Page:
Jurisdiction - Japan
Reports and Analysis
Japan – Summary Of The Implementing Regulations For Feed-In Tariff Law for Renewable Electric Energy.

19 June, 2013

 

This article summarizes key features of the Act and the Implementing Regulations as modified for fiscal year 2013, organized into the following sections: 


1. FY2013 Rate Changes 
2. Facility Approval 
3. Power Purchase Agreements 
4. Interconnection 
5. Model PPAs 


1. FY2013 RATE CHANGES

 
The Act requires the Ministry of Economy, Trade and Industry (“METI”) to publish, prior to the beginning of each fiscal year (i.e., April 1), the fixed price (in yen per kilowatt hour) to be paid by Japanese electric utility operators under power purchase agreements (“PPA”) for electricity generated using renewable energy sources covered by the Act (solar, wind, hydroelectric, geothermal and biomass, “Renewable Electricity”) as well as the required duration of such agreements. On March 29, 2013, METI published purchase prices and purchase terms for the 2013 fiscal year in METI Notice No. 79 (the “FY2013 Notice”). In the FY2013 Notice, the fixed purchase price for electricity generated by solar power is approximately 10% less than it was in the previous fiscal year. Prices for all other categories of Renewable Electricity remain unchanged from the previous year. The established duration of PPAs for each category of Renewable Electricity also remains unchanged from the previous year. See Tables 1 and 2 below for a summary of the purchase prices and purchase terms published in the FY2013 Notice.

 

Power 
Source 
Solar Wind  Geothermal  Small and Medium-sized Hydro
Quantity 
Purchased
10kW or 
more 
less than 
10kW 
20kW or 
more 
less than 
20kW 
15,000kW 
or more
less than 
15,000kW 
1,000kW or 
more and 
less than 
30,000kW 
200 kW or 
more and 
less than 
1,000 kW
less than 
200kW 
Purchase 
Price 
(per 1 kWh, 
excluding 
tax) 
36 yen* only price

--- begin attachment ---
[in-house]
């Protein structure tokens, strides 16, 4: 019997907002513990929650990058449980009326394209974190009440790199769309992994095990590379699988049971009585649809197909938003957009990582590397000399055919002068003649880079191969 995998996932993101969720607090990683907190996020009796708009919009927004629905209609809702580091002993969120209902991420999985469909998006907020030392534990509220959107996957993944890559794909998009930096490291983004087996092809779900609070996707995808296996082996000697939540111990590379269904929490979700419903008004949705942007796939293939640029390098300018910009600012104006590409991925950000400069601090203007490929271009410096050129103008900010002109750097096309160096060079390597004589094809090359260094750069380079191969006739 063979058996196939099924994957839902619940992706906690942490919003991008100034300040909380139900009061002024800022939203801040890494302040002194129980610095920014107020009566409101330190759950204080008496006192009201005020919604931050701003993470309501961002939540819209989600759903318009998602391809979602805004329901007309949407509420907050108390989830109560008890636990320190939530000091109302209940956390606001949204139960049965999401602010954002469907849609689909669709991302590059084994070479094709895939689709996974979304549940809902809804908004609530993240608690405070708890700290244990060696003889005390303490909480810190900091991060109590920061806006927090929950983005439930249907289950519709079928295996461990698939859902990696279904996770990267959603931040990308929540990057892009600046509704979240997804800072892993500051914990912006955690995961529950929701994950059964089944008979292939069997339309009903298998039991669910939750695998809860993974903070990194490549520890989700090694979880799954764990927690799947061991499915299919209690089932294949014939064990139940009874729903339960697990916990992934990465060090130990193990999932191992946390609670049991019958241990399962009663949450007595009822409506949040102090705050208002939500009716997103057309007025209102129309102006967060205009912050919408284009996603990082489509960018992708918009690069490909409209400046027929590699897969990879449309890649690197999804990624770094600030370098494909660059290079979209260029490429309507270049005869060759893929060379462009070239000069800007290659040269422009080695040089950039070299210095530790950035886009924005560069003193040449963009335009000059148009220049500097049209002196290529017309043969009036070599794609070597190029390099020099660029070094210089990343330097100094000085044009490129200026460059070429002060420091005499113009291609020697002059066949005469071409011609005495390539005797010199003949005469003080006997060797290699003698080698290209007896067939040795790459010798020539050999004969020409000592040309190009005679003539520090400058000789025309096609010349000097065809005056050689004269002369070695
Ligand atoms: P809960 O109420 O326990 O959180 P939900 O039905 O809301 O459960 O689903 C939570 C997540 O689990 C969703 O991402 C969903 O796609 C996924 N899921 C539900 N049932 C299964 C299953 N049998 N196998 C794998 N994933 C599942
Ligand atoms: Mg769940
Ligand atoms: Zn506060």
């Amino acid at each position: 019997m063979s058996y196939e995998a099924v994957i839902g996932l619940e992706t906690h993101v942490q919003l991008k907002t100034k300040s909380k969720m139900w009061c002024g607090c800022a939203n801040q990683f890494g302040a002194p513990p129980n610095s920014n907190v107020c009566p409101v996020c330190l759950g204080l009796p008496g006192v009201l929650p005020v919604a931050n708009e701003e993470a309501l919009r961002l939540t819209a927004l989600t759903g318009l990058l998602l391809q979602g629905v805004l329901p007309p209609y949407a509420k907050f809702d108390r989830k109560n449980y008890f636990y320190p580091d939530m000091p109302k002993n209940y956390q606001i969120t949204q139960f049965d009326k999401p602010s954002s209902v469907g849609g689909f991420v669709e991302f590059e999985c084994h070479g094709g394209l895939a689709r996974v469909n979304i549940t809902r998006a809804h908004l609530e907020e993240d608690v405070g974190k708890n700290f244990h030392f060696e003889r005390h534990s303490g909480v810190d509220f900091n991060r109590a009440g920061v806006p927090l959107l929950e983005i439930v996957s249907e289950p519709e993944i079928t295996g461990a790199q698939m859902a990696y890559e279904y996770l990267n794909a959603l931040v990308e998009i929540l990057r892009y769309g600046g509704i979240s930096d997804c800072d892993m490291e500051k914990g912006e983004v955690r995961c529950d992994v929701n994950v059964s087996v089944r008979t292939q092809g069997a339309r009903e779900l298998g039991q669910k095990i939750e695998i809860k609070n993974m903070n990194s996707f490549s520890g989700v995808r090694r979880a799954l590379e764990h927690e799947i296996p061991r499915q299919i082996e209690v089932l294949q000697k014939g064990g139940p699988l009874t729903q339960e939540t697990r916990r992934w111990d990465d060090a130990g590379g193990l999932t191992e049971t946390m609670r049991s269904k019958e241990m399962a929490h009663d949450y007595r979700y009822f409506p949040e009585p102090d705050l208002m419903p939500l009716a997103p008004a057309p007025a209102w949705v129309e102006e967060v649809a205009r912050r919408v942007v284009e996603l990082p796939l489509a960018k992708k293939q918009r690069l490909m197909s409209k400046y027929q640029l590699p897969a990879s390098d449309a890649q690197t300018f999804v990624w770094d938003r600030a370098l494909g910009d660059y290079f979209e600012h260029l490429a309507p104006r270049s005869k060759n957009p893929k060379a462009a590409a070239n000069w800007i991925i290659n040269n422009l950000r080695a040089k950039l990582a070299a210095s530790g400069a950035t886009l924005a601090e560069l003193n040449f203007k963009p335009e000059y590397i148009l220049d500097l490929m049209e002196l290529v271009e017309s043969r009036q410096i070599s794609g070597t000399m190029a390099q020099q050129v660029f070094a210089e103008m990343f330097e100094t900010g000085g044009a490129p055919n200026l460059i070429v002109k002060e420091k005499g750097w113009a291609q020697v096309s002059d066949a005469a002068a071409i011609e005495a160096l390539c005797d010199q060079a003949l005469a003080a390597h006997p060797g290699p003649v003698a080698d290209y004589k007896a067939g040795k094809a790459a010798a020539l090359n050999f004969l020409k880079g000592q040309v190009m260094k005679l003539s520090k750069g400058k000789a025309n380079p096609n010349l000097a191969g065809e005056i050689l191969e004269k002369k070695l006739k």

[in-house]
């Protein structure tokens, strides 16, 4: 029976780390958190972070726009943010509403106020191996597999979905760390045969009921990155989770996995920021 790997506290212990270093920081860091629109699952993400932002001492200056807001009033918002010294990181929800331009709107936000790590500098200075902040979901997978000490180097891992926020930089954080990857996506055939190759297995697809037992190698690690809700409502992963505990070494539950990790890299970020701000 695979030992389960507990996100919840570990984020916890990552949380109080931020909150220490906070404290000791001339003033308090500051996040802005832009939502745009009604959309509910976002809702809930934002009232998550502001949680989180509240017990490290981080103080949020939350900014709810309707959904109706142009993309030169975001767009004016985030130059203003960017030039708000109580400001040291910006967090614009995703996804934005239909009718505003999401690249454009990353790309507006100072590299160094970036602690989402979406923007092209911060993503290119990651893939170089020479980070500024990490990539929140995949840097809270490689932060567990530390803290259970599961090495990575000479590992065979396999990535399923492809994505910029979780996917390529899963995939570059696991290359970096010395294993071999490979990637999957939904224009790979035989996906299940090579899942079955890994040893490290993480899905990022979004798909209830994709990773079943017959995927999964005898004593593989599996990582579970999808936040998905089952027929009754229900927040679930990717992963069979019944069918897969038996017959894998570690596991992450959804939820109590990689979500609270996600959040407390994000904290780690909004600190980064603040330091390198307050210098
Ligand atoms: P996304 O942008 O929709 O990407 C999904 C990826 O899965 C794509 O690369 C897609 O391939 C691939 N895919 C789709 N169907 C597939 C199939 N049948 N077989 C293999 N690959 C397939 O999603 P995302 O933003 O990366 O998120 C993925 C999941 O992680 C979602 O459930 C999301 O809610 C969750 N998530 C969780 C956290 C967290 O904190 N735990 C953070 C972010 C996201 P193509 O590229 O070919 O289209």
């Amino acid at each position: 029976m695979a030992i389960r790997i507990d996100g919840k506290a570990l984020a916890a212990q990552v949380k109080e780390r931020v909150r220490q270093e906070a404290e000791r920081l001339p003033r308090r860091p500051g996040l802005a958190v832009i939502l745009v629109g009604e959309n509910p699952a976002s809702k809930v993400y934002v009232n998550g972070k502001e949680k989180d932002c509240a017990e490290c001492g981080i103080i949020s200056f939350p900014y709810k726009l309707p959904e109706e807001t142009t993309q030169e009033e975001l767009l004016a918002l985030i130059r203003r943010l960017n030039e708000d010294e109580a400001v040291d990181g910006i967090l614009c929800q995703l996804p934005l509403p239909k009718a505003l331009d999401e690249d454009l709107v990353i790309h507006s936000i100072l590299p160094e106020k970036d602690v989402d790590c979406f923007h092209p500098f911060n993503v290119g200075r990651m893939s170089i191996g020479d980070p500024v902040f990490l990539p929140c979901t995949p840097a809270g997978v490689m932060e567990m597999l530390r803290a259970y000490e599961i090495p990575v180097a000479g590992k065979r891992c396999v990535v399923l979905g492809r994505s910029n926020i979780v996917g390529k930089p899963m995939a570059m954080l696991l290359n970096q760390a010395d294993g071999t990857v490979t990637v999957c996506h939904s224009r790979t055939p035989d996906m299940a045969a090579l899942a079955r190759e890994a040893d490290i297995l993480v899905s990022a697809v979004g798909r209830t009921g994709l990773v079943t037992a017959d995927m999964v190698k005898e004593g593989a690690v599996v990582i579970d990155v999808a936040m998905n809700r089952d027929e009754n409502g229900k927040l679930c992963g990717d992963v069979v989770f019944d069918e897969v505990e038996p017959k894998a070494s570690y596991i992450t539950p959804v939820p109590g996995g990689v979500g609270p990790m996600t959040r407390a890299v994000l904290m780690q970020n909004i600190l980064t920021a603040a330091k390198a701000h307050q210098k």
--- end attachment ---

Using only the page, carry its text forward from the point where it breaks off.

including 
tax 
published
22 yen  55 yen 26 yen 40 yen 24 yen 29 yen  34 yen
Purchase 
Price 
(per 1 kWh, 
including 
tax)
37.80 yen 38 yen** 23.10 yen  57.75 yen  27.30 yen 42.00 yen 25.20 yen 30.45 yen  35.70 yen
Purchase 
Term 
20 years  10 years  20 years 20 years 15 years 15 years 20 years

 

* Down from 40 yen per kWh (excluding tax) in FY2012. 
** Down from 42 yen per kWh (including tax) in FY2012. 
 

Power 
Source
Biomass 
Classification Gasification biomass 
through methane 
fermentation
Unused timber General timber 
(including palm shells)
Waste-related (other 
than timber) biomass
Recycled timber
Purchase 
Price 
(per 1 kWh, 
excluding tax)
39 yen 32 yen  24 yen 17 yen 13 yen
Purchase 
Price 
(per 1 kWh, 
including tax)
40.95 yen 33.60 yen 25.20 yen 17.85 yen 13.65 yen
Purchase 
Term 
20 years

 

2. FACILITY APPROVAL 


The Act requires electric utility operators in Japan to enter into PPAs with a Renewable Energy supplier that has obtained approval from METI for its generation facility (a “Qualified Supplier”). Each applicant seeking facility approval must submit to METI (Each application must be submitted to the regional bureau of METI with responsibility for the area where the proposed generation 
facility is to be located. For more information regarding METI’s regional organization see